Briefing a Designer; what they need to know
The clearer you are with your brief, the more likely it is that you won’t have to make amends to the design that your designer sends to you. If you are paying for an hourly rate or if any amendments you make will incur an extra charge, briefing properly can help save money and prevent those extra costs; so it is important.
First things first, you need to let them know exactly what it is that you want them to design. Is it a brochure, business card, leaflet, poster, website, logo, social media artwork…? The list goes on.
Here are a few of the basics that you should include within a brief to a designer:
What size is your brochure/poster; A4, A5, A3? If it’s a business card, do you want to stick to the standard size for a business card or do you want a square or folded one?
Is your poster/leaflet horizontal or vertical? Landscape or portrait? Again if you don’t specify, how will your designer know? If it’s a brochure or leaflet, your designer needs to know how many pages you want and/or how you want it to be folded.
Content is king. If you aren’t providing the content for your designer, where are they getting it from? Are they using the text that is on your website, if so is it all up-to-date? If you are having a new website, does your designer have all the documents/products that you want on it? Have you given them the Terms & Conditions, Privacy Policies and Cookie Policies? Check out the importance of content on your website here.
What images would you like to use? You can provide the images for your designer, they could use the images that are already on your website…or you will have to consider buying new photos from stock image websites, or taking new photos (whether you get a professional to do this for you or you do it yourself). Whichever method you choose, the images need to fit the purpose of the design work. For example, if the images are being used for print work then they need to be of high-resolution and large enough for print. This is exactly the same for any logos that are included within the design. If you want to know more about image resolutions for print check out this blog.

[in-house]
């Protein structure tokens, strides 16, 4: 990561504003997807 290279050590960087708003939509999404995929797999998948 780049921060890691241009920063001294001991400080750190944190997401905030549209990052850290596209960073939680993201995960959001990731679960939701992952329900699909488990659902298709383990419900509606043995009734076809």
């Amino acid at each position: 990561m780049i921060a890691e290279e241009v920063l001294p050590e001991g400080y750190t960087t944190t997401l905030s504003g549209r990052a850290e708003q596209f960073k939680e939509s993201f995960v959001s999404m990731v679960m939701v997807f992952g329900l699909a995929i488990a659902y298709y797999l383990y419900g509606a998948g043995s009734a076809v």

If you would like your designer to use certain colours then tell them. They will appreciate any extra information that you can give them in order for them to complete the design to your satisfaction. It could be the colour(s) of your logo or the colours used across your website but if you just list your favourite colours and the designer doesn’t agree, they will most likely tell you.
What you have to remember is that your designer will most likely give you their own opinion if they think something you are suggesting won’t work well – don’t take this personally, the designer has your best interests in mind and will only provide suggestions that they think will improve the design.
Finally, agree on a deadline. Deadlines are important if you want your designer to get the design done within a certain timescale. Be reasonable and your designer will most likely be reasonable with you too. Don’t give them a brief at the start of the day and expect it to be done by the end of the day, if realistically it’s a job that should take 3 days to complete. It will put the designer under too much pressure and you won’t get their best work out of them.
Now that you’ve had an insight into the ideal briefing process, try it out on your next project and get in touch with us today!